I struggled with taking the picture and it must have shown. Not easy when you are in a foot or two of water and keeping the fish’s best interest in mind. One of the guys hollered and asked if I needed help.
Checking the time I figured I had time to work the rest of the way through. The next tug happened at a strange spot. There was a section three quarters of the way down that started shallow on the far bank and stayed that way for some distance. I never figured that a fish would be resting anywhere in there. It seemed too shallow and too swift. I fired my casts into that water and didn’t bother to throw a big mend in there. I figured it would gain enough depth as the fly swung around. There was a rock making a disturbance on the surface. It wasn’t visible but you could tell it was there.
To my surprise, hiding there, in front of the rock was the fish of the trip. As the fly passed some distance in front of the rock, I felt something chewing on the fly. I let the loop slide through my fingers and waited for the line to come tight to the reel. I didn’t pull back immediately and waited for a steady tug-tug-tug and a bit of line to come off the reel. That’s when I pulled back and felt the weight of the fish.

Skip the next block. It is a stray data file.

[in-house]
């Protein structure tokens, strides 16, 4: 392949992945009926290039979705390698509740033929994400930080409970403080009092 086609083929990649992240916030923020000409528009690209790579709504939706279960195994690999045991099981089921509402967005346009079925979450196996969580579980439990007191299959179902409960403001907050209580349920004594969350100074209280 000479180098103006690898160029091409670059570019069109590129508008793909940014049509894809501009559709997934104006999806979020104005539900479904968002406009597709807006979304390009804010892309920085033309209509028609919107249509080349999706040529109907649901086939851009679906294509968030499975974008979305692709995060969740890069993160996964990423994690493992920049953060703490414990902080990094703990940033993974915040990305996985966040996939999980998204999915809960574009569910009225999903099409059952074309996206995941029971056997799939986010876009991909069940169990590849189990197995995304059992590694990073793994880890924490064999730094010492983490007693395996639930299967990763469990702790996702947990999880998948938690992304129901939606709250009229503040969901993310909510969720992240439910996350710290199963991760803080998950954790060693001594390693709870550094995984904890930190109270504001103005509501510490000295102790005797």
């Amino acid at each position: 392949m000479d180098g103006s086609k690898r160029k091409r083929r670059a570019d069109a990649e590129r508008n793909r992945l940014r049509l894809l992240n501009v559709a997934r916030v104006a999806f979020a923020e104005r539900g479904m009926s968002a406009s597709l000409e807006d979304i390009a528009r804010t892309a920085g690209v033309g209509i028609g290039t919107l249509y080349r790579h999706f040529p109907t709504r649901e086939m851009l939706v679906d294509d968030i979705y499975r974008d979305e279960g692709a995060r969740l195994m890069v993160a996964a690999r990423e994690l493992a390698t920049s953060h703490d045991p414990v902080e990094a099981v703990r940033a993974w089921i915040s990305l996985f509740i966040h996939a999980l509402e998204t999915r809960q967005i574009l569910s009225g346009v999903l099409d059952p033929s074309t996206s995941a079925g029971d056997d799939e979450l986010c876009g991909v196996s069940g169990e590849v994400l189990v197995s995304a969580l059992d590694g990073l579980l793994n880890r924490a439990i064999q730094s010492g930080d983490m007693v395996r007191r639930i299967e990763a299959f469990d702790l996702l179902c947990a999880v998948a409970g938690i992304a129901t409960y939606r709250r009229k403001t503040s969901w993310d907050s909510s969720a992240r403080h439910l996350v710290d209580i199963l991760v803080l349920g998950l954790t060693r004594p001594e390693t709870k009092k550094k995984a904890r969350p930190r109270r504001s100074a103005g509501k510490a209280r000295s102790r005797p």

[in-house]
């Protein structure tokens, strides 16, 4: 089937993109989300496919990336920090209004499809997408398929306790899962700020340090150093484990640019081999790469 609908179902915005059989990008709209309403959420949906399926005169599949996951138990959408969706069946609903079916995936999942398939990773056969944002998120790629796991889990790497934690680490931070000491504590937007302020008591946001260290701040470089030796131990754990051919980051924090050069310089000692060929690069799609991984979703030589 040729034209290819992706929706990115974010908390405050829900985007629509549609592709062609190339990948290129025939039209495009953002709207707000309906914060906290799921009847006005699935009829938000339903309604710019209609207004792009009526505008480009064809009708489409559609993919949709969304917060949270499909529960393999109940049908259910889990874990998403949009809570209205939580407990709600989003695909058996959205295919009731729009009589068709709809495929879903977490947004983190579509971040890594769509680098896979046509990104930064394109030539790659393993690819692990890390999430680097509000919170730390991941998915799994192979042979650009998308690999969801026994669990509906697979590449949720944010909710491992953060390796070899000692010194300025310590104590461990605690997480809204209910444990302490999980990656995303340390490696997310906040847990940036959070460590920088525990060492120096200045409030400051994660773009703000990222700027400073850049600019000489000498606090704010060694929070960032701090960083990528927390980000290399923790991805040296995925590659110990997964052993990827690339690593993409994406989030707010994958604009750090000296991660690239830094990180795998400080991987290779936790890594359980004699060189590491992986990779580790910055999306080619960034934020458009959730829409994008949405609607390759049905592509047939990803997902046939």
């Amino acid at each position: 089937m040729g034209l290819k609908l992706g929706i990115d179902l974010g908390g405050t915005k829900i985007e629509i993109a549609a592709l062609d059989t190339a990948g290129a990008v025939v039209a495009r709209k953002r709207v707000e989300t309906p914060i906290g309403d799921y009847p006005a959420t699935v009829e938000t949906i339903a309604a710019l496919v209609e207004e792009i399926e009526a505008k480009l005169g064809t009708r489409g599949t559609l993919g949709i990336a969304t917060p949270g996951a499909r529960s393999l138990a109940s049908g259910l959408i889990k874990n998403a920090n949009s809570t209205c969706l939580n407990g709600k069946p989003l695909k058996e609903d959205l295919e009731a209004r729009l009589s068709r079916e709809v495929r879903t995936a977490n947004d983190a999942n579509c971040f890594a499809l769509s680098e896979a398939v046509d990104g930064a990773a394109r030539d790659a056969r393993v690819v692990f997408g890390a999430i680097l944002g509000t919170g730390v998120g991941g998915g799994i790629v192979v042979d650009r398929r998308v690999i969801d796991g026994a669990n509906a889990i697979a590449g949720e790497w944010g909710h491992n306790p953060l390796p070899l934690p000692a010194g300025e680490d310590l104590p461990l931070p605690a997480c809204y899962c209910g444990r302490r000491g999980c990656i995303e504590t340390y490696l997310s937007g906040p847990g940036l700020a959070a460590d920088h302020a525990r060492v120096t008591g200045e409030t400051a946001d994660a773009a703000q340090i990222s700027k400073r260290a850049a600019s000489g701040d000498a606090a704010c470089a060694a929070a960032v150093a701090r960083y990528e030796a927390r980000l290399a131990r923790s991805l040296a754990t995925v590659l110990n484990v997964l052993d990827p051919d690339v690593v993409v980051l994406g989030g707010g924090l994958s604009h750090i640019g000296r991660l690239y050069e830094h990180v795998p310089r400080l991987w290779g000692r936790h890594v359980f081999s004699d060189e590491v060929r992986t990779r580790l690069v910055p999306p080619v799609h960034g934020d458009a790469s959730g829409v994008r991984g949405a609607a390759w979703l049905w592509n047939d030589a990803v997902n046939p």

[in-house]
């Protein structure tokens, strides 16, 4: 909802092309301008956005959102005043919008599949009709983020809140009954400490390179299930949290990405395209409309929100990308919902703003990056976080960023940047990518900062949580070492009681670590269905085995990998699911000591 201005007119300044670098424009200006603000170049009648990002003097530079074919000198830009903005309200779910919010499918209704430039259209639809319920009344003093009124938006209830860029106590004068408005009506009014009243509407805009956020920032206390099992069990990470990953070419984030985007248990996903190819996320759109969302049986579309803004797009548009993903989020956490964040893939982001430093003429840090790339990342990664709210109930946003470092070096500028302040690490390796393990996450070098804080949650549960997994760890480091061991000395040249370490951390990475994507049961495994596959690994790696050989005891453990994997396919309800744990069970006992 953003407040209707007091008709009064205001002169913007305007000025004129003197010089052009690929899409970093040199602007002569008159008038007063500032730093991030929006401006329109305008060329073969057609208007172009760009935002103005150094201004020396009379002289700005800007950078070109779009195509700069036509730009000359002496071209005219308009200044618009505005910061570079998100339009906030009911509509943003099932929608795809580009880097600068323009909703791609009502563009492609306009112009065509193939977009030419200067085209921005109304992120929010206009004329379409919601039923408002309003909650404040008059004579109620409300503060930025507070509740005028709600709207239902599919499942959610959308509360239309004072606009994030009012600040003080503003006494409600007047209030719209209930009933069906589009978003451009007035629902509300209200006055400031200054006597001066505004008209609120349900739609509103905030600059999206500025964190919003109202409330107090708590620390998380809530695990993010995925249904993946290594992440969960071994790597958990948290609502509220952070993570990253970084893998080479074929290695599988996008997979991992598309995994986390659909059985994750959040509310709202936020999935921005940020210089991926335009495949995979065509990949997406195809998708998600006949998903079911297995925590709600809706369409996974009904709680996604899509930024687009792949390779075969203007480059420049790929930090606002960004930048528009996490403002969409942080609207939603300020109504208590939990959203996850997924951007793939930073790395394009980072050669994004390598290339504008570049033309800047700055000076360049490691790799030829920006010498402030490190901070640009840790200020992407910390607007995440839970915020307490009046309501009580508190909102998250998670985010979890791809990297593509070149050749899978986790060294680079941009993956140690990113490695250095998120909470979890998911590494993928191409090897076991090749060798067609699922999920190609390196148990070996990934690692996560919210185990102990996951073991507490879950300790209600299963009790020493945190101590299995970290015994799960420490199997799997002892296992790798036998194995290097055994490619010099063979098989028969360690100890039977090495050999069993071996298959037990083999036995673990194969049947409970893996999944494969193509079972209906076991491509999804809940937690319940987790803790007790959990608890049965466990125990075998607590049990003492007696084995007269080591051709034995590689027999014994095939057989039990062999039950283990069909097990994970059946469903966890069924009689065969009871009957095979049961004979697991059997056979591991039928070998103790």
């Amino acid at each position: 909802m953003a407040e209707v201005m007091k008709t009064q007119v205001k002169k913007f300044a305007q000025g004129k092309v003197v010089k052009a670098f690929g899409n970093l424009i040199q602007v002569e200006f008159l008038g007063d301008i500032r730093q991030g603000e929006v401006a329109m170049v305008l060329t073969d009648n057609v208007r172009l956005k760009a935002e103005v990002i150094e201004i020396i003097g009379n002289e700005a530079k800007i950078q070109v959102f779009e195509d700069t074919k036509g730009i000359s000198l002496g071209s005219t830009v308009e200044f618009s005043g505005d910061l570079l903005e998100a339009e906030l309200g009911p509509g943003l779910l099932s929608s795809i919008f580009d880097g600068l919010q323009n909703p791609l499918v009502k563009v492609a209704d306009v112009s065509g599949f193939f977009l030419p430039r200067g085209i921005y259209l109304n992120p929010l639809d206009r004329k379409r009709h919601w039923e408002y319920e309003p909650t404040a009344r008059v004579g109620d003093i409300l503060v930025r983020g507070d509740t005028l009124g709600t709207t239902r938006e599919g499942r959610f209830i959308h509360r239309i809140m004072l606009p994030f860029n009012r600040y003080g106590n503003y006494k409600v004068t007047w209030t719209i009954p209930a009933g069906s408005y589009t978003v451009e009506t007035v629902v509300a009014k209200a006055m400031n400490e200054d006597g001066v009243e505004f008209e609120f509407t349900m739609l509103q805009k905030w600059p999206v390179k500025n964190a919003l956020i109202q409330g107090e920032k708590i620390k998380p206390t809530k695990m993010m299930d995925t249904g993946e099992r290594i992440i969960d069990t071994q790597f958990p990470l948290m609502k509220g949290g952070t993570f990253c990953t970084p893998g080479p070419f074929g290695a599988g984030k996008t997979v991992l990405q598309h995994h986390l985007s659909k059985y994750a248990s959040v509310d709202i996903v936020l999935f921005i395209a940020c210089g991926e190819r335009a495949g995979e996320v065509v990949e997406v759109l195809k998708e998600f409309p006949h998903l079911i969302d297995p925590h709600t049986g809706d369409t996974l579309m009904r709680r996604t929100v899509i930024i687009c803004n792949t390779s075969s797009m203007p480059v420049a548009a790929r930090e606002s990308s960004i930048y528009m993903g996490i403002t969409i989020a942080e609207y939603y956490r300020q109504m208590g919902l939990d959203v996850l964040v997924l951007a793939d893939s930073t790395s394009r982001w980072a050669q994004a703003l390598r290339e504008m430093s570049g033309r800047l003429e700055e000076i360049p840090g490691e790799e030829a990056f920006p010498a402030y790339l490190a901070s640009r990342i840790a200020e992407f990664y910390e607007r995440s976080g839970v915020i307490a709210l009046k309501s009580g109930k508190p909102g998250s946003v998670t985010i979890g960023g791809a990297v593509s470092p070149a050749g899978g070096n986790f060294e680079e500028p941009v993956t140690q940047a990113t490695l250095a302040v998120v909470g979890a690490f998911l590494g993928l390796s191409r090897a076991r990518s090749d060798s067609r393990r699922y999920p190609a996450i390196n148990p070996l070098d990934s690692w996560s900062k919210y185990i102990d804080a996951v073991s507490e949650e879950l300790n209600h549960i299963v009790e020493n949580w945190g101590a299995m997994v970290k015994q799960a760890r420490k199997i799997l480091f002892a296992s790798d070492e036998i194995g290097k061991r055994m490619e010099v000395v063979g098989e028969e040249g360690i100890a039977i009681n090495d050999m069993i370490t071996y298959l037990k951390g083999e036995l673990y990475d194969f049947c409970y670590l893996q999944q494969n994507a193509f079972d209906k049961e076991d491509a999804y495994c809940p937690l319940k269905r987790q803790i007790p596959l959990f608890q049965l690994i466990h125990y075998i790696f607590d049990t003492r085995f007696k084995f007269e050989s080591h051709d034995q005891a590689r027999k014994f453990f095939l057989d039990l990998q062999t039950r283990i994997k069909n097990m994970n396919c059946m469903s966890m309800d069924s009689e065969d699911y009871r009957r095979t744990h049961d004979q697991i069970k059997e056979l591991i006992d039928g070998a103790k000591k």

I was lucky to land the fish. It nearly kicked my ass and when I finally got a hold of the leader and laid my rod on the ice to tail it, the fish broke free and nearly took my rod with it. With the leader in my hand the second time I finally was able to get a firm grip. Once again those kind fellas came over to give me a hand.
That right there made the long drive home that much easier. Felt good to finally get a proper fish on the 7136 Z. Still playing that one back in my head.